Although child abuse is always damaging, early childhood is particularly susceptible to the dangers of abuse. The earlier in a child's life that the abuse occurs, the more global the effects will be. Abuse between the ages of 2 to 6 wreaks havoc on a child's developing psyche and emotional health. Erikson's Theory of Psychosocial Development explains that early childhood is a time of burgeoning confidence in personal identity, social competence and conscience development. Abuse derails these important psychosocial milestones.
Child abuse is varied and can include physical, emotional, verbal and sexual manifestations. Neglect also can be a form of abuse. Many psychological, emotional and physical problems can stem from abuse in childhood. Children can experience anxiety, depression, fear, inappropriate emotional reactions, behavioral problems, low self-worth, distorted self-concept, physical ailments such as broken bones, sexually transmitted diseases and pregnancy. Some children show signs of regression while others try to act more mature. Abuse affects cognitive and emotional development, creating chaos in a child's life and future.
Erikson's Third Stage of Development
Erikson describes the period of early childhood as a time of "vigorous unfolding," according to author Laura E. Berk. Early childhood allows children's personalities to grow and bloom. Children are developing social skills, confidence in their self-image and a moral conscience during the critical ages of 2 to 6. According to Erikson's Theory of Psychosocial Development, children in early childhood must resolve the conflict of initiative versus guilt. Children who gain initiative are filled with purpose. They are learning new tasks and finding competence in social arenas. Children who positively resolve this conflict learn cooperation with other children and develop early awareness of conscience development. They begin to internalize concepts of right and wrong. Children who are not able to develop initiative resolve Erikson's third stage of development through guilt.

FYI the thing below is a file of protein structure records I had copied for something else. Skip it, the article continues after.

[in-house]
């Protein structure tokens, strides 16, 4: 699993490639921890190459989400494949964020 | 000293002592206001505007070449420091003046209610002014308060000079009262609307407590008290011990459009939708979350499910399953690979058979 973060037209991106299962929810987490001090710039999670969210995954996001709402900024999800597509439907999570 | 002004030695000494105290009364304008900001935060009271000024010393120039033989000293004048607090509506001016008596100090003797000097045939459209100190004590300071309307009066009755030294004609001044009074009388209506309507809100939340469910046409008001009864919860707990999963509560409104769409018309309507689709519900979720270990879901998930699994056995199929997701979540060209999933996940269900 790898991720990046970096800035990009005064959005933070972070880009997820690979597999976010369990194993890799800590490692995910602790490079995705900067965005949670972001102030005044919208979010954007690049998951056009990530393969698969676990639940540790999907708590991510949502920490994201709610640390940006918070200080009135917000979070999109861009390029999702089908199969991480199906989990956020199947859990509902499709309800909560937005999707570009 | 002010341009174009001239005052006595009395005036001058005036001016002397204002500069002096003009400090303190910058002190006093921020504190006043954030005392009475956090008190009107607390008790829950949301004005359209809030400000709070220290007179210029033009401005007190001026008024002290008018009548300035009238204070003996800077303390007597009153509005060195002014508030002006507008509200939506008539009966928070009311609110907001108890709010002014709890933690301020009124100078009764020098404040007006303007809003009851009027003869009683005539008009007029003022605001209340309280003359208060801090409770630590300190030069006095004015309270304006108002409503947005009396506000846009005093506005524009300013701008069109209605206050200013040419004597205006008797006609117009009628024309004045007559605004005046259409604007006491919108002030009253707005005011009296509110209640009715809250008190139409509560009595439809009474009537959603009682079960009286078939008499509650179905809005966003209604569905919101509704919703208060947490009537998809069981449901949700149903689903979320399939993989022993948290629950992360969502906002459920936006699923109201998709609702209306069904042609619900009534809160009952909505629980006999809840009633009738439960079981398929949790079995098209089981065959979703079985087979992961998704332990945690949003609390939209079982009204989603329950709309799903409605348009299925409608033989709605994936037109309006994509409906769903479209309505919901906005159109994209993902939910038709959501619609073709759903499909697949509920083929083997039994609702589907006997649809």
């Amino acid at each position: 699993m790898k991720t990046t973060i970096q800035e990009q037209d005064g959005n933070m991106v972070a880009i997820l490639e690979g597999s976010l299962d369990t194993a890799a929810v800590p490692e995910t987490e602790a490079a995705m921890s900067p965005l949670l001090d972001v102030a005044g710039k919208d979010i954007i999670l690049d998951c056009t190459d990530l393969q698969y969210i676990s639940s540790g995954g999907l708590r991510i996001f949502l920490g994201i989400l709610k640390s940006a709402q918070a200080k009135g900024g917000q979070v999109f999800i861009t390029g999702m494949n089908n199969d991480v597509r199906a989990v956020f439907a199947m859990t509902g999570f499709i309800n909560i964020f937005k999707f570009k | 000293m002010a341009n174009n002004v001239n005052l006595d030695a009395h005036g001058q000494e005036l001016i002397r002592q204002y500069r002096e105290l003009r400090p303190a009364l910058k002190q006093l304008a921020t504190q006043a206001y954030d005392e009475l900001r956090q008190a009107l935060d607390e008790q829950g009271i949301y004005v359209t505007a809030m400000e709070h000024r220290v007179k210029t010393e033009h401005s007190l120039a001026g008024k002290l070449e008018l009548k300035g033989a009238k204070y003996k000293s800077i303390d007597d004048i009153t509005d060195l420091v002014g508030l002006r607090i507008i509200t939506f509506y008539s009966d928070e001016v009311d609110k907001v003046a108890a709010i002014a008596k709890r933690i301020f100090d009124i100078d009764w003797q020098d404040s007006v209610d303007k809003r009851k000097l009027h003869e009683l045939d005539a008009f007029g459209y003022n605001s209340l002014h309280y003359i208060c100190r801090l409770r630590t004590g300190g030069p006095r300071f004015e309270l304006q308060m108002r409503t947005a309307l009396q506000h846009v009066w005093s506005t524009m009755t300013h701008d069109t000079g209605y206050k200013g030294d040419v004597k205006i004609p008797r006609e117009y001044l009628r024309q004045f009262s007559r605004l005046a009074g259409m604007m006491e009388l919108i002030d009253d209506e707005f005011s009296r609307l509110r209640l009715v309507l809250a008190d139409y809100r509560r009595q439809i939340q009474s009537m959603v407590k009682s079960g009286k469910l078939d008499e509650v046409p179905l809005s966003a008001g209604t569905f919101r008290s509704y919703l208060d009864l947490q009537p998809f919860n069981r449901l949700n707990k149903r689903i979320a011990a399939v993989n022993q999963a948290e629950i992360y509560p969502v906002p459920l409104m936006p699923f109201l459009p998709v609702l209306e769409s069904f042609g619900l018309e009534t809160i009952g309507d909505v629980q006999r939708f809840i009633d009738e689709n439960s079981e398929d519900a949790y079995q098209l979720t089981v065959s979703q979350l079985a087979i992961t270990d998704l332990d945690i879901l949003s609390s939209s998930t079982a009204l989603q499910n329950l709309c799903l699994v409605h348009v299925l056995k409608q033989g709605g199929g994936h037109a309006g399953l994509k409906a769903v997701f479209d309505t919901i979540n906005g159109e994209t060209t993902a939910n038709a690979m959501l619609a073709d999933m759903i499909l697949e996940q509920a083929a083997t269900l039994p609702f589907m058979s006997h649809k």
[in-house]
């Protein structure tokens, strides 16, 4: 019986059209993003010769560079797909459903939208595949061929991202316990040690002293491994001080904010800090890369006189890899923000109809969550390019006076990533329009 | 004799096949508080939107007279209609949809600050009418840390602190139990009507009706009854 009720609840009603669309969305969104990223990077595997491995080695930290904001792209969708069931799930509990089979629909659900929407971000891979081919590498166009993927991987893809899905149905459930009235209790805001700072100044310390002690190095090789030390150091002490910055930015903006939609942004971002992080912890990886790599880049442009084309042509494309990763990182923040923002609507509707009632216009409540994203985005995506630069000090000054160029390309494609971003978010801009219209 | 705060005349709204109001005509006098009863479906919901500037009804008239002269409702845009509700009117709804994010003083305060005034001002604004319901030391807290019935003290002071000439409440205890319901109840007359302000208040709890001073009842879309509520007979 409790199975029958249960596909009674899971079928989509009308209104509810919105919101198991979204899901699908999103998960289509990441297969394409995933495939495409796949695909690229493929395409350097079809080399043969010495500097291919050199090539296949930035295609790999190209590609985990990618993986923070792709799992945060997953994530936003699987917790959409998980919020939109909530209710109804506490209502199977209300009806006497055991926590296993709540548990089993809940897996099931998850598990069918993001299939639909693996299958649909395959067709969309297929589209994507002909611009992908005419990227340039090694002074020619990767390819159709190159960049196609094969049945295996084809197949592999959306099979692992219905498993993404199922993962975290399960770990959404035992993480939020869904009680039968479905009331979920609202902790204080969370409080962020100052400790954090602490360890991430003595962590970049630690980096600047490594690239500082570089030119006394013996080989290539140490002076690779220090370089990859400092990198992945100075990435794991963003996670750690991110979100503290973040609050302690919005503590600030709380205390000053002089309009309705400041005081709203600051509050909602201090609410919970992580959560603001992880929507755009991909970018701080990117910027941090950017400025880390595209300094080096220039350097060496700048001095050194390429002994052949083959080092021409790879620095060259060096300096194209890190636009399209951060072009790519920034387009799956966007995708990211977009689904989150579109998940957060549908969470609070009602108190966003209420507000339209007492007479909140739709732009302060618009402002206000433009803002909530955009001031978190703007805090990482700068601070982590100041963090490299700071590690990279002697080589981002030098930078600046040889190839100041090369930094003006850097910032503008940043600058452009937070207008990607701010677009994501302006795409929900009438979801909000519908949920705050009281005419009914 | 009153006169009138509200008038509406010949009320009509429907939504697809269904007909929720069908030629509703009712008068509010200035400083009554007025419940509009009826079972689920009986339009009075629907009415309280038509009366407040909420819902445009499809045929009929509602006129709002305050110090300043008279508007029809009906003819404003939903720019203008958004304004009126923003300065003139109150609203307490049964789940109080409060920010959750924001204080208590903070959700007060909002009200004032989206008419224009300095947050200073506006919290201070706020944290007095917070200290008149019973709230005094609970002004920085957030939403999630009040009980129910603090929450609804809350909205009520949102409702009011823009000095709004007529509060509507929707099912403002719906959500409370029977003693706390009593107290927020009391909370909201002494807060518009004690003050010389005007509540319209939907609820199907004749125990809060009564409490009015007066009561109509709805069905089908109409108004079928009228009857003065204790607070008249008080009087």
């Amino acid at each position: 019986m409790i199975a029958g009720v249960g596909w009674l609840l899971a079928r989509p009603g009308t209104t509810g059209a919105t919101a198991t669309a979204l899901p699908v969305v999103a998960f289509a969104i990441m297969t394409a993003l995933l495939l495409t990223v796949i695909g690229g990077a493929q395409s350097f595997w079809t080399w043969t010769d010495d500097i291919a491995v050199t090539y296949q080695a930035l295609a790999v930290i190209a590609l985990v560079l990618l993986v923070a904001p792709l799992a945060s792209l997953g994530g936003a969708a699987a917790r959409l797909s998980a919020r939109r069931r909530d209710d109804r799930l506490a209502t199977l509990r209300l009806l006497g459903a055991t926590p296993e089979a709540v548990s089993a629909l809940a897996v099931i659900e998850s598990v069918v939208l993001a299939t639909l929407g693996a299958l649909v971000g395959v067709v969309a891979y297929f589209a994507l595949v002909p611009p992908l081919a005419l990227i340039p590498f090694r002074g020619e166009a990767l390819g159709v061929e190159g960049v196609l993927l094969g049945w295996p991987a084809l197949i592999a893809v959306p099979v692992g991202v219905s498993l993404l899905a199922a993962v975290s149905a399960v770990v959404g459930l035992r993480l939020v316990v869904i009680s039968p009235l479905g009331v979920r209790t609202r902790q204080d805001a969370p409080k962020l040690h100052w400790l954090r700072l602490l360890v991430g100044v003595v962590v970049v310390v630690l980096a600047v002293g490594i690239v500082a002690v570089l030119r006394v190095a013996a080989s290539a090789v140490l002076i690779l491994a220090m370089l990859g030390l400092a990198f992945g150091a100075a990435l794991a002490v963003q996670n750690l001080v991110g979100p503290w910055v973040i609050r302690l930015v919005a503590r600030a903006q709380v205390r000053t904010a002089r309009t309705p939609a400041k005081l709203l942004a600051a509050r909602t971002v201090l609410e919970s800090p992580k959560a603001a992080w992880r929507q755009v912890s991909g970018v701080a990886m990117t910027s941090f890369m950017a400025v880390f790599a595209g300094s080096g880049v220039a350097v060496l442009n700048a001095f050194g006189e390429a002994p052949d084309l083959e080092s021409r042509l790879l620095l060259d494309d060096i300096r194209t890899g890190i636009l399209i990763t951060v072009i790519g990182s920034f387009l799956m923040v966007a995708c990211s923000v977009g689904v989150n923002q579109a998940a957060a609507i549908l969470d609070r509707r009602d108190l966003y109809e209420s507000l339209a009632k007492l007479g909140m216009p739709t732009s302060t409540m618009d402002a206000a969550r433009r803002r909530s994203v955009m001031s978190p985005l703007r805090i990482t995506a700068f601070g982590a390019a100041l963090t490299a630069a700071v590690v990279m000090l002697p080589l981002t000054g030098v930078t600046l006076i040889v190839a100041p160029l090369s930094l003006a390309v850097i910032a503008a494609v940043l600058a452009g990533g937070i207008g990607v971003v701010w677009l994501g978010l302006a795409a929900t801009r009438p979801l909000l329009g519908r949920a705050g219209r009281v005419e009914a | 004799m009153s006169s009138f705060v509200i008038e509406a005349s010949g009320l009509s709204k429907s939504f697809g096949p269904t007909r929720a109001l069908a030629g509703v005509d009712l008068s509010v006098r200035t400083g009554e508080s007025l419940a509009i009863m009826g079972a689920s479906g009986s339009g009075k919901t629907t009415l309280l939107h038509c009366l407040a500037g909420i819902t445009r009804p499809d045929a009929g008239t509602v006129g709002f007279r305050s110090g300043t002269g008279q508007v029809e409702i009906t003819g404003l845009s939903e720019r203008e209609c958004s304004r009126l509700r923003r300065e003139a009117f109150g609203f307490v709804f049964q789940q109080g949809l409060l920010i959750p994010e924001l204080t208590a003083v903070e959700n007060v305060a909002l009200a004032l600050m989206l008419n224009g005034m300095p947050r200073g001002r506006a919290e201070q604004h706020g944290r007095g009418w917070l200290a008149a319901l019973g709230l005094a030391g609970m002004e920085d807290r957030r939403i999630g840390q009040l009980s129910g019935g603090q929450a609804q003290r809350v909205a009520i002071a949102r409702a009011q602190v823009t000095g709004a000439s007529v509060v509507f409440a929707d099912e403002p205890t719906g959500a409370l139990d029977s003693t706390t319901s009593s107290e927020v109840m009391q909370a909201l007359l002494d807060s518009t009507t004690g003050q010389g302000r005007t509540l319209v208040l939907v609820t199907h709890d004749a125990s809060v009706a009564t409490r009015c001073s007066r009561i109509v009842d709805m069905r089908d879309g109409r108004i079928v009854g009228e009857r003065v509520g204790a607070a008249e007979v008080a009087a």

Inability to Resolve Previous Stages of Development
Erikson's Theory of Psychosocial Development is foundational. The resolution of each stage builds to prepare children to resolve the next stage. Abused children may not be prepared to tackle the conflict of initiative versus guilt because they have insufficiently resolved previous stages. The first stage, which should be resolved in infancy, is basic trust versus mistrust. Children who have experienced abuse or neglect from early years may not have ever learned trust. Toddlers then must resolve autonomy versus shame and doubt. This conflict also is difficult to resolve for an abused child because of the overwhelming shame that often accompanies abuse. Without the foundation of the previous two stages, abused children struggle through the third stage of psychosocial development.
Guilt as an Effect of Abuse
A child experiencing abuse may not effectively resolve the conflict of initiative versus guilt because of the global nature of child abuse. Abuse affects so much of children's lives that they may be unable to choose self-confident initiatives. Guilt becomes a pervasive feeling in abused children's lives. They take on the shame and guilt that rightfully belong to their abusers. That guilt overshadows the other areas of development that should occur in early childhood.